To address this, we keep our stakeholders inspired by the “Why” at all times. By inspiring others we establish a following. Whether they’re clients, employees or users, excited followers are the most loyal. Backed by loyalty and a shared understanding, we have the capacity to deliver effective change. 

To summarize, “Why” helps us with three key goals:

  1. Understand the value we are working to deliver for our users
  2. Determine if we actually delivered that value
  3. Motivate, captivate and inspire our stakeholders
Once we have helped our teams establish the why, it’s critical that we build an actionable framework around it. This is where the OKRs come in.

If you’re unfamiliar with OKRs, take a few minutes to read this article explaining the basics of how they work.

Stay Connected with OKRs

Objectives and Key Results shouldn't be scary - they should inspire us to shoot for the stars.

Let’s face facts: OKRs can be pretty daunting.  By nature, they should be nearly impossible to hit 100% because they are intended to be aspirational. For example, if I want to decrease user churn on my mobile app, I might set an Objective of “Reduce Churn 85% by the start of next quarter”. This seems borderline unreasonable, as there’s almost no way I can affect such a massive change in a key metric in this short a period.

[Note: A key here is being quantitative, as “..,qualitative goals tend to under-represent our capabilities because the solution tends to be the lowest common denominator”.]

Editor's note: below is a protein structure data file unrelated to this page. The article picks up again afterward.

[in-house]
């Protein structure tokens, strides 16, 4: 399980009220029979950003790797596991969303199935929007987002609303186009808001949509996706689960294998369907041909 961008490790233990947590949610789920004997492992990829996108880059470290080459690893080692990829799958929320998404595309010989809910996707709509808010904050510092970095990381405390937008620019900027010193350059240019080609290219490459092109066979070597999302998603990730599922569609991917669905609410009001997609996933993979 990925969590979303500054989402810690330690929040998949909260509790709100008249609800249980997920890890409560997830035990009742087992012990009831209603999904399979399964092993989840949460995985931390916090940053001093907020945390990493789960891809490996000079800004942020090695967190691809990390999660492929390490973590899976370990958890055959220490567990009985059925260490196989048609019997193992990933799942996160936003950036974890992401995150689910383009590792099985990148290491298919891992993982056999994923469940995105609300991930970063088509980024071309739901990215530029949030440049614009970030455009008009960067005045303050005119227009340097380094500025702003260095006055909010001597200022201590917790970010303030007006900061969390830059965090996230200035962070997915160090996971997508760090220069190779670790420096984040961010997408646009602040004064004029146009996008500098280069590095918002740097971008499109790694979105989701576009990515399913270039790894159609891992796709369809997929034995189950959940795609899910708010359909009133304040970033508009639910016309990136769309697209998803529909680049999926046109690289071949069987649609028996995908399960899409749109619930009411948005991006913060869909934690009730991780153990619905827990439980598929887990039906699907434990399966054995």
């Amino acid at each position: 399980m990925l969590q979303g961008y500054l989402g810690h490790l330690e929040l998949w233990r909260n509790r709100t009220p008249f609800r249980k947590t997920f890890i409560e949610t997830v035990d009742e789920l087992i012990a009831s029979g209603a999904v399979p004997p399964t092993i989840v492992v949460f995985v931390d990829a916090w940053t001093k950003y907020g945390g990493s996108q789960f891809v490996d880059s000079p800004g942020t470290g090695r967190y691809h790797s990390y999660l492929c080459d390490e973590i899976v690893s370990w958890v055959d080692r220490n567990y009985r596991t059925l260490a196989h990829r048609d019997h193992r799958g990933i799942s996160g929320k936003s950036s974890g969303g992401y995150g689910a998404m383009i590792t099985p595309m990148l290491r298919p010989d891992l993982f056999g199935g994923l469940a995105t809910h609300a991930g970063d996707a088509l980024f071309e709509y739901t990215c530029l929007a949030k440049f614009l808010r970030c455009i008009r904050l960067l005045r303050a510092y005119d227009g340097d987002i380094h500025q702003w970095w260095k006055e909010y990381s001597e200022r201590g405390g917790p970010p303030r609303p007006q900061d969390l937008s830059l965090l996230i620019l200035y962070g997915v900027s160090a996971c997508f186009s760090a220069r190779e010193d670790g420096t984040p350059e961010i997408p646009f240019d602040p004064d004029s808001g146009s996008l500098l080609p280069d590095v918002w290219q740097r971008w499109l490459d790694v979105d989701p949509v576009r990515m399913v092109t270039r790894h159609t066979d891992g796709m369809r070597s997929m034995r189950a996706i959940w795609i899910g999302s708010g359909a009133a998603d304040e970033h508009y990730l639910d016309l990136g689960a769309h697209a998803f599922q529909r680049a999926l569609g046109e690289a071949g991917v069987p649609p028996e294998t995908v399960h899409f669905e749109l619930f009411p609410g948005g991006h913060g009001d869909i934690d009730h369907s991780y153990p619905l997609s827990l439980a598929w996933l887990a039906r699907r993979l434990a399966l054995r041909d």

A truly unattainable goal may seem like a counter-intuitive way to track success of your product – especially when working with stakeholders. We don’t believe that to be true. In fact, we believe that they actually inspire our stakeholders by reminding them that success is an iterative process. As a result, the OKRs we build always ladder up to our “Why”, with room to measure, ideate and optimize for success.


Let’s take a look at our initial example of “Reduce churn 85% by the start of next quarter”. Here’s how we might deliver this OKR to the client:

  • Objective:  Reduce Churn 85% by the end of next quarter
    • Key Result: Maintain 10% reduction in churn week-over-week as seen in Google Analytics.
    • Key Result: Contact and record a statistically significant percentage of all churned users each month to determine the top reasons for leaving.
    • Key Result: Deliver one additional loyalty-based feature that is adopted by 25% of users in the first week.

Why: Our user count is not growing as quickly as it should be given the amount of investment we’ve added on the acquisition side of the business. This represents a potential threat to revenue based ROI.  We need to supplement this investment with a retention effort that will help stem the losses and hopefully provide some important insights into how we can continue to build a valuable product for our users.